By Michael Billig
Michael Billig provides an immense problem to orthodox conceptions of nationalism during this elegantly written ebook. whereas conventional theorizing has tended to the point of interest on severe expressions of nationalism, the writer turns his recognition to the standard, much less seen types that are neither unique or distant, he describes as `banal nationalism'. the writer asks why humans remember their nationwide identification. He means that in lifestyle nationalism is continually flagged within the media via regimen symbols and conduct of language. Banal Nationalism is important of orthodox theories in sociology, politics and social psychology for ignoring this center function of nationwide identification. Michael Billig argues forcefully that wi
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Angkor in Paris, 1889. L’Illustration. 127 Various objects from the Tonkin and Cambodge pavilions were transferred to Delaporte’s museum the following year, where they joined other recent donations of originals and replicas of Khmer art by colonial administrators. 130 Later that year, the Résident supérieur du Cambodge asked King Norodom to instruct the provincial authorities to supply Raffegeaud with guides and porters, and to give him his royal authorization to make moldings and take certain original pieces from the northern provinces.
Here he joined a new wave of scholar-administrators, among them George Groslier (1887–1945), born in Phnom Penh but schooled in Paris, where he may well have joined the throngs at the 1900 Exposition universelle. These architects of “phantasmatic Indochina”—to use Norindr’s evocative term— were part and parcel of the fantasies they documented in their work and art. Angkor was a key compass point in their own quests to define their identity vis-à-vis the French Métropole and the colonized population.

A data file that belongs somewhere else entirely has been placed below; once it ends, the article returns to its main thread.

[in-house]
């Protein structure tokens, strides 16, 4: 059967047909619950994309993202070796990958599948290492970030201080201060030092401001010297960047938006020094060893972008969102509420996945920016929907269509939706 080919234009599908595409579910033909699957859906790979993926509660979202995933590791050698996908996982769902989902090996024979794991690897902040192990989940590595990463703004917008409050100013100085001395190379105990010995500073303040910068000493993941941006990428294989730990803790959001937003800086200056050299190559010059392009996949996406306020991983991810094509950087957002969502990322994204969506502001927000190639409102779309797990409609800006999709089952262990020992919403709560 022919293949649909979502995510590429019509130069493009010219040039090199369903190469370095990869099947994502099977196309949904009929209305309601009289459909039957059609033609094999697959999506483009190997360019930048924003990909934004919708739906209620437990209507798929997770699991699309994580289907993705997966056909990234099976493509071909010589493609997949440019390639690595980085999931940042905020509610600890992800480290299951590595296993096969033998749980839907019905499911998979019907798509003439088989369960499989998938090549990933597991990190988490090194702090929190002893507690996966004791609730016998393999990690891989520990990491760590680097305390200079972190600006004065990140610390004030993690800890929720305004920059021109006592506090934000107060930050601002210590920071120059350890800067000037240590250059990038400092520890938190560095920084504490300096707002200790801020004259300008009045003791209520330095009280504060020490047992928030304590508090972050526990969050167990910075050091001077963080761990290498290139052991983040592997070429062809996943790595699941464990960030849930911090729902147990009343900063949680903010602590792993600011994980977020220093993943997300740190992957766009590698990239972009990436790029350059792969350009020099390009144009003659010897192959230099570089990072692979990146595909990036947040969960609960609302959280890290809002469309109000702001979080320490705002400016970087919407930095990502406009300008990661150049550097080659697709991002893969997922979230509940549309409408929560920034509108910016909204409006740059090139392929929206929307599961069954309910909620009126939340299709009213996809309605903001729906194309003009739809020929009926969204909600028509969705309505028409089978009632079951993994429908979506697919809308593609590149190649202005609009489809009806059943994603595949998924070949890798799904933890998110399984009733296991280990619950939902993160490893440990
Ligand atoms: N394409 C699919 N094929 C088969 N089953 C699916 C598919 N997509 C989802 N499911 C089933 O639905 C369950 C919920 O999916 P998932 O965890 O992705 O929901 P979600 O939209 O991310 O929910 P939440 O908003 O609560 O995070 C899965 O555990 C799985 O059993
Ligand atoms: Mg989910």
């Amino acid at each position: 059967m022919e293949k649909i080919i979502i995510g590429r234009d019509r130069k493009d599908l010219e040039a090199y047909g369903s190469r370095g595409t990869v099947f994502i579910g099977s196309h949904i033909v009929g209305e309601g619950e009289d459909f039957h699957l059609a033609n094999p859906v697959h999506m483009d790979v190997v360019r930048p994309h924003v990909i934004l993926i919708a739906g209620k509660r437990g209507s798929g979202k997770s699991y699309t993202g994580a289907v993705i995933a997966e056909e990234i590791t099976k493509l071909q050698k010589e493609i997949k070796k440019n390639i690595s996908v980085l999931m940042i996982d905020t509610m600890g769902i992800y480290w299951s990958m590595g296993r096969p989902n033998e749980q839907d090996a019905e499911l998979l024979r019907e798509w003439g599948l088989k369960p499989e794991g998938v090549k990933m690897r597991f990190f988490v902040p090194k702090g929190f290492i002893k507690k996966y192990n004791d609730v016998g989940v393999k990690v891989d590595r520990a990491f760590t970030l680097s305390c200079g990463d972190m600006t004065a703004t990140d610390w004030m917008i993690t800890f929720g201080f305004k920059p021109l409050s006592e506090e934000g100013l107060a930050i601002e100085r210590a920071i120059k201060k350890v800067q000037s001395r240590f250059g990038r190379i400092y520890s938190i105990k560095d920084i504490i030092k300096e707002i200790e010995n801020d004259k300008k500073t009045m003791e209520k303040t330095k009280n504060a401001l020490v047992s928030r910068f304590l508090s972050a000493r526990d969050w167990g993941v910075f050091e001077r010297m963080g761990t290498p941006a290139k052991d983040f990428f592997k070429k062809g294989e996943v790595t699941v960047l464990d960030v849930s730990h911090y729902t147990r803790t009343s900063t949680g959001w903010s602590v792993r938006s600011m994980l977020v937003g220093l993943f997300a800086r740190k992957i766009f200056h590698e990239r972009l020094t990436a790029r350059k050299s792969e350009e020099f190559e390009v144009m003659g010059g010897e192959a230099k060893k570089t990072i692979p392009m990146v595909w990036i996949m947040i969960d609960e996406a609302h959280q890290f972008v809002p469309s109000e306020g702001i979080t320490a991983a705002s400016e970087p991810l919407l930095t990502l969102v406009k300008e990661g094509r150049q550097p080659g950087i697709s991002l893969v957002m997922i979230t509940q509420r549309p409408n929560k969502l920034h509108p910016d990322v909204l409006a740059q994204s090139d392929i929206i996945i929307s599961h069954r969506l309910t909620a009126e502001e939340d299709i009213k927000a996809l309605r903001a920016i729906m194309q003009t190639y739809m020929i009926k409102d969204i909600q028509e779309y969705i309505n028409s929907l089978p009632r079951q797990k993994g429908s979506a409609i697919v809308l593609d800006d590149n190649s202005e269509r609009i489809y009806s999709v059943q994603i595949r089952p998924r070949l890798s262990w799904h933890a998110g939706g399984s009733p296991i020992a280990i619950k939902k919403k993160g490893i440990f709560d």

Despite such obstructions, and the king’s blockade of the transport of a particular collection of original pieces of statuary, Raffegaud nonetheless succeeded in shipping thirty-two cases of monuments from Siem Reap to Saigon. 133 Contemplating Angkor Thom, the former French finance minister declared its builders a “strong, courageous, artistic race” who had “achieved a high degree of civilization” and bore no relation to contemporary Cambodians, who had “erased” them. Overcome with emotion for a “beautiful civilization destroyed, and melancholy at its demise,” Doumer was struck by Angkor’s potential as a tool for educating French youth about the dangers of degeneration and stressed the urgency of doing “everything in our power to prevent [France] .